If elections for parliament were held today, the results would not be much different than the previous poll conducted just over a year ago, according to the latest survey of prospective voters.
A poll conducted by Panels Politics and commissioned by The Jerusalem Post’s Hebrew-language sister publication Sof Hashavua revealed that if elections were held today, Likud Beytenu would maintain its edge while the Labor Party would boost its representation in the 120-seat Knesset.
Yair Lapid’s Yesh Atid faction does not appear to be able to translate its success in gaining passage of the electoral reform and universal conscription bills into more votes. Meanwhile, Shas, the ultra-Orthodox Sephardic party, continues to lose support following the death of its influential spiritual leader, Rabbi Ovadia Yosef.
Meretz, the avowedly leftist movement, appears to be gaining more support among voters, the poll indicates.
According to the poll, Likud Beytenu would win 34 seats, a three-seat improvement from its current representation in parliament. Labor would replace Yesh Atid as the second-largest faction, winning 19 seats (as opposed to the 15 it currently occupies). Lapid’s party, meanwhile, nosedives from its current 19 seats to just 11 seats.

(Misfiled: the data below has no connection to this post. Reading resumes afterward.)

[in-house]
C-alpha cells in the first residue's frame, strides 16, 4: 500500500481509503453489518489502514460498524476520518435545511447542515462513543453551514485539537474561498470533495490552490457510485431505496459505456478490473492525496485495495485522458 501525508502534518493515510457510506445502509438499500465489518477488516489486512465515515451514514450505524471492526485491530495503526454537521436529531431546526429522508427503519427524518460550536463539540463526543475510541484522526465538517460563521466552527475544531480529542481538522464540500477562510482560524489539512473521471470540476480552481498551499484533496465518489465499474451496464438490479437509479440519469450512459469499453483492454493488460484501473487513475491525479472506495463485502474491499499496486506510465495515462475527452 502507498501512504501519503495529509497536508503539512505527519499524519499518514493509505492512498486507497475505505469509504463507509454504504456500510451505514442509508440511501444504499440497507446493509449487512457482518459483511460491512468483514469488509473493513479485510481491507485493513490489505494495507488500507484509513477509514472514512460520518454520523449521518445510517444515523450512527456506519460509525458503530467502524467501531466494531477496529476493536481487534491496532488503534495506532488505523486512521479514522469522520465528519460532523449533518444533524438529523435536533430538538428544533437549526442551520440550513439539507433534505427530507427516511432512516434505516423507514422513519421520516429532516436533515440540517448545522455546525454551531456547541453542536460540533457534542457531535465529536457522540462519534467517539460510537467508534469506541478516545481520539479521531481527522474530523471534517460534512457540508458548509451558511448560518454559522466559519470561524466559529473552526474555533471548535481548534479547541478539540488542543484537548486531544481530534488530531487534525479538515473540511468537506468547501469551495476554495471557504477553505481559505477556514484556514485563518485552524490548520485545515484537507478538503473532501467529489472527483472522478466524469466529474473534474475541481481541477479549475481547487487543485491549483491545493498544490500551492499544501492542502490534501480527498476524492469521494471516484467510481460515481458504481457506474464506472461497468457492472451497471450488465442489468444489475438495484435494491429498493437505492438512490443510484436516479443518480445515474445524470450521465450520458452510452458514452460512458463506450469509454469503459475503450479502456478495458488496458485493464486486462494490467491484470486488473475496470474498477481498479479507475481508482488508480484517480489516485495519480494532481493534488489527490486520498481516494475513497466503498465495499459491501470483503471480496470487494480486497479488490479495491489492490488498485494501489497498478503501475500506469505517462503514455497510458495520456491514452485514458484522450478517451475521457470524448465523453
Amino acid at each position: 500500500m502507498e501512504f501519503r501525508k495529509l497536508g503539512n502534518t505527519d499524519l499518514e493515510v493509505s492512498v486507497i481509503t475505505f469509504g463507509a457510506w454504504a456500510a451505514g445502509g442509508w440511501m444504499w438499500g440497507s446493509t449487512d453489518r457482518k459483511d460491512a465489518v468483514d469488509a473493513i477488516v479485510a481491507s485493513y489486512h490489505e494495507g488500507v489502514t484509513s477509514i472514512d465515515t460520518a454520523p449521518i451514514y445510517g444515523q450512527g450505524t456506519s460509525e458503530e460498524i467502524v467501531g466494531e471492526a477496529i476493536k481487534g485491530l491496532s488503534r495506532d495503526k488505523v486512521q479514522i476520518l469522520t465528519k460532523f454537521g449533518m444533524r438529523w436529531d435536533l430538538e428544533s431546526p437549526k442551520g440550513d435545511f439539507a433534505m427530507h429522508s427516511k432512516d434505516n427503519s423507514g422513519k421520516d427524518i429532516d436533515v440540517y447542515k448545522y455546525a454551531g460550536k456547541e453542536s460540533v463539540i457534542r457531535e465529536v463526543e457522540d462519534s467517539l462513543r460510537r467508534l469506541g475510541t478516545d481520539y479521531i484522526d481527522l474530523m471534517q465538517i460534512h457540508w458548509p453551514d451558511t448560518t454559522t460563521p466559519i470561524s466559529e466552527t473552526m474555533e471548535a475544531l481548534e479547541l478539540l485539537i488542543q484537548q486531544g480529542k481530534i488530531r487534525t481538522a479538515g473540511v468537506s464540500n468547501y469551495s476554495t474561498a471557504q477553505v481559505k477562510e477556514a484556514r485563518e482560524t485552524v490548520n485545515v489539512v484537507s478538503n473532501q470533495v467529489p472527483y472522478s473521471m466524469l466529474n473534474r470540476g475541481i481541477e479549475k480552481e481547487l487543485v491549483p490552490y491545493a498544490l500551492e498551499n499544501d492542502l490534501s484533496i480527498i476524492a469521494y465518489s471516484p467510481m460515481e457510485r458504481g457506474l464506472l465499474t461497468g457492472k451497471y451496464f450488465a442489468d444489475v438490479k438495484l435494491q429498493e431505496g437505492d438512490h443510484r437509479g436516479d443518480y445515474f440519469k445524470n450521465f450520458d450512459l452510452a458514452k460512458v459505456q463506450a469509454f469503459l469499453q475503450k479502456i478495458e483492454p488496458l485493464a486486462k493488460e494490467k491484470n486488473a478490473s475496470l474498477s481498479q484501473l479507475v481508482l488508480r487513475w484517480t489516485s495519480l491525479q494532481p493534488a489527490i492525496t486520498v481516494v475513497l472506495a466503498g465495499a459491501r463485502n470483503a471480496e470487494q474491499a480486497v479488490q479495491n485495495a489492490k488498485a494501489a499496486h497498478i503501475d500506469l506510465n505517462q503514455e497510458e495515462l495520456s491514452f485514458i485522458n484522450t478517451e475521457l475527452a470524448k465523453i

The religious Zionist Bayit Yehudi party headed by Naftali Bennett gains two seats (from 12 to 14), while Meretz jumps from six to 10 seats. Shas falls from 11 seats to just seven seats, while Tzipi Livni’s Hatnua faction barely makes the cut (four seats). Far-right faction Strong Israel makes it into the Knesset with three seats, while Kadima falls short of the minimum vote threshold.
In light of the Knesset’s passage of electoral reform, the poll took into account the latest legislation raising the minimum vote threshold. By law, any Knesset party which fails to win 3.25 percent of the vote cannot gain representation in parliament.
In the simulation conducted by Panels Politics, the Likud Beytenu would win 36 seats, Labor would win 20 seats, Bayit Yehudi garners 15 seats, and Yesh Atid would occupy 12 seats. Both Arab parties – Ra’am-Ta’al (which today has four seats) and Balad (three) – would miss the cut entirely. Hadash, the Jewish –Arab communist movement, wins four seats.
It is worth noting that the public has yet to internalize the significance of the new law, which could end up altering voting patterns. Arab legislators have discussed merging their rival factions, while other political figures say that more changes could be forthcoming as a result of the new legislation.
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